The Poems Of Henry Kendall Part 66
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But he, Thy son upon whose shoulders shone So long Elisha's gleaming garments, may Be pleased to hear a pleading human tone To sift the spirit of the words I say.
O, Master, since the gentle Stenhouse died And left the void that none can ever fill, One harp at least has sorrow thrown aside, Its strings all broken, and its notes all still.
Some lofty lord of music yet may find Its pulse of passion. I can never touch The chords again--my life has been too blind; I've sinned too long and suffered far too much.
But you will listen to the voice, although The harp is silent--you who glorified Your great, sad gift of life, because you know How souls are tempted and how hearts are tried.
O marvellous follower in the steps of Christ, How pure your spirit must have been to see That light beyond our best expression priced The effluence of benignant Deity.
You saw it, Father? Let me think you did Because I, groping in the mists of Doubt, Am sometimes fearful that God's face is hid From all--that none can read His riddle out!
A hope from lives like yours must everywhere Become like faith--that blessing undefiled, The refuge of the grey philosopher-- The consolation of the simple child.
Here in a land of many sects, where God As shaped by man in countless forms appears, Few comprehend how carefully you trod Without a slip for two and forty years.
How wonderful the self-repression must Have been, that made you to the lovely close The Christian crowned with universal trust, The foe-less Father in a land of foes.
How patiently--with how divine a strength Of tolerance you must have watched the frays Of fighting churches--warring through the length Of your bright, beautiful, unruffled days!
Because men strove you did not love them less; You felt for each--for everyone and all-- With that same apostolic tenderness Which Samuel felt when yearning over Saul.
A crowned hierophant--a high Chief-Priest On flame with robes of light, you used to be; But yet you were as humble as the least Of those who followed Him of Galilee.
'Mid splendid forms of faith which flower and fill God's oldest Church with gleams ineffable You stand, Our Lord's serene disciple still, In all the blaze which on your pallium fell.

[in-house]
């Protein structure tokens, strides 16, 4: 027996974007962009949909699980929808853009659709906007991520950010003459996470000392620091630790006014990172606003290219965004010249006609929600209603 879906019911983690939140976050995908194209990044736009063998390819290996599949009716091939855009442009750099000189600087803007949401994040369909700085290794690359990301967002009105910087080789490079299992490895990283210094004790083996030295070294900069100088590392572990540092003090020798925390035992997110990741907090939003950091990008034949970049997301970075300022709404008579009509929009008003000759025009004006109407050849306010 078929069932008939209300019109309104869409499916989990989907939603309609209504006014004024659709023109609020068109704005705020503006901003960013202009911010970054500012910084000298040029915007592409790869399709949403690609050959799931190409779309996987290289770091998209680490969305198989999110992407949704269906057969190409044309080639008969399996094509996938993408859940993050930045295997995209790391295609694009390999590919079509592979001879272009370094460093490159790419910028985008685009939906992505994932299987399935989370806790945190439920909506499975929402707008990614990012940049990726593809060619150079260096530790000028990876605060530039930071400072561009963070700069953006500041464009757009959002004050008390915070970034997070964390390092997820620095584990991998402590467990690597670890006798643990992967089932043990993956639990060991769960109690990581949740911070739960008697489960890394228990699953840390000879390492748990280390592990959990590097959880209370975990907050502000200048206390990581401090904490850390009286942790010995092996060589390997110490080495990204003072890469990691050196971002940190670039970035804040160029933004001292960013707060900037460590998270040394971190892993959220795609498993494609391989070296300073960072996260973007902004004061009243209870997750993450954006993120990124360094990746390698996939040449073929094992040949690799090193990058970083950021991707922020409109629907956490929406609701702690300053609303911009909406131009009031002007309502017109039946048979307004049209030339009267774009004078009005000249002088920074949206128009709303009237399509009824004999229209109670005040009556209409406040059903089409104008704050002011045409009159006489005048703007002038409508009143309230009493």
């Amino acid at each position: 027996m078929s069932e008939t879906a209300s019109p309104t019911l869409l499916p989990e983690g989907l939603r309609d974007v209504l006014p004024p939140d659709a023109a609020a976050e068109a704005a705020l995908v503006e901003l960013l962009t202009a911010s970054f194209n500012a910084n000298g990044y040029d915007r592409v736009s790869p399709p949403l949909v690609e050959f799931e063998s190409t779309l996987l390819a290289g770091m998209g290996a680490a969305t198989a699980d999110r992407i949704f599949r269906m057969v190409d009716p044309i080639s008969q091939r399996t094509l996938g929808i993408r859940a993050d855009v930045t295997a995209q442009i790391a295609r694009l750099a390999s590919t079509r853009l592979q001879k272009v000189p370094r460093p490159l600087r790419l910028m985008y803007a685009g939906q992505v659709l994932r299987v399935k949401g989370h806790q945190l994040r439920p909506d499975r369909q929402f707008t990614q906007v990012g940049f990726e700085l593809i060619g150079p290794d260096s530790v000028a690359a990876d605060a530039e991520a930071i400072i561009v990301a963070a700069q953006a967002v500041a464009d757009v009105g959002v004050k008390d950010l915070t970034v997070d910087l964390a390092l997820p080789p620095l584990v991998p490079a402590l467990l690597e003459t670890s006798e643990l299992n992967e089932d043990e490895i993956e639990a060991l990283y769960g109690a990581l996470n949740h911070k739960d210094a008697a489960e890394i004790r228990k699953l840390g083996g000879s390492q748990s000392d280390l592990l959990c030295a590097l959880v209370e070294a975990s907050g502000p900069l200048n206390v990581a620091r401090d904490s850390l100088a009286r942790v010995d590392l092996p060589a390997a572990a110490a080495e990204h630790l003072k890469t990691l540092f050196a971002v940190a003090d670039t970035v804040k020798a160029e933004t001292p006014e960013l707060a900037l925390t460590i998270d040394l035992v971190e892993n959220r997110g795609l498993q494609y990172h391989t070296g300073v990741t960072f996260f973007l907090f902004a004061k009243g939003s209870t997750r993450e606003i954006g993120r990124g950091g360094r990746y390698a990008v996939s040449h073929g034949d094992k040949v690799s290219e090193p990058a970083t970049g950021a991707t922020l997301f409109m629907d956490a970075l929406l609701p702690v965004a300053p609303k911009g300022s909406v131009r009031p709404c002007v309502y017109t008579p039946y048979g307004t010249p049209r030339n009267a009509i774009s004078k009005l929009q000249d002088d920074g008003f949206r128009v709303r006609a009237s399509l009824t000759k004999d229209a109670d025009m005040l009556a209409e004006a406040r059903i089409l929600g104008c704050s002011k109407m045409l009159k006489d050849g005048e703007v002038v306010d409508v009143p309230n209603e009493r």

The pomp of altars, chasubles, and fires Of incense, moved you not; nor yet the dome Of haughty beauty--follower of the Sires-- Who made a holiness of elder Rome.
A lord of scholarship whose knowledge ran Through every groove of human history, you Were this and more--a Christian gentleman; A fount of learning with a heart like dew.
O Father! I who at your feet have knelt, On wings of singing fall, and fail to sing, Remembering the immense compassion felt By you for every form of suffering.
As dies a gentle April in a sky Of faultless beauty--after many days Of loveliness and grand tranquillity-- So passed your presence from our human gaze.
But though your stately face is as the dust That windy hills to wintering hollows give, Your memory like a deity august Is with us still, to teach us how to live.
Ah! may it teach us--may the lives that are Take colour from the life that was; and may Those souls be helped that in the dark so far Have strayed, and have forgotten how to pray!
Let one of these at least retain the hope That fine examples, like a blessed dew Of summer falling in a fruitful scope, Give birth to issues beautiful and true.
Such hope, O Master, is a light indeed To him that knows how hard it is to save The spirit resting on no certain creed Who kneels to plant this blossom on your grave.
I see, as one in dreaming, A broad, bright, quiet sea; Beyond it lies a haven-- The only home for me.
Some men grow strong with trouble, But all my strength is past, And tired and full of sorrow, I long to sleep at last.
By force of chance and changes Man's life is hard at best; And, seeing rest is voiceless, The dearest thing is rest.
Beyond the sea--behold it, The home I wish to seek The refuge of the weary, The solace of the weak!
Sweet angel fingers beckon, Sweet angel voices ask My soul to cross the waters; And yet I dread the task.
God help the man whose trials Are tares that he must reap; He cannot face the future-- His only hope is sleep.
Across the main a vision Of sunset coasts and skies, And widths of waters gleaming, Enchant my human eyes.
I, who have sinned and suffered, Have sought--with tears have sought-- To rule my life with goodness, And shape it to my thought; And yet there is no refuge To shield me from distress, Except the realm of slumber And great forgetfulness.
[End of Other Poems, 1871-82.]
Note on corrections made: Less than a dozen errors were corrected, mostly punctuation, and one incorrect letter. However, one correction is in question. On p. 339 of this 1920 edition, or in this etext, the 1st line of the 9th stanza of "On a Street", the copy reads:
I tell you, this not a tale
which is neither grammatically nor rhythmically correct, for the poem in question. It has been corrected as:
I tell you, this is not a tale
which is probably correct. As this is the most serious error noticed in the text, I trust the reader will find the whole to be satisfactory.--A. L.
The Poems Of Henry Kendall Part 66
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The Poems Of Henry Kendall Part 66 summary
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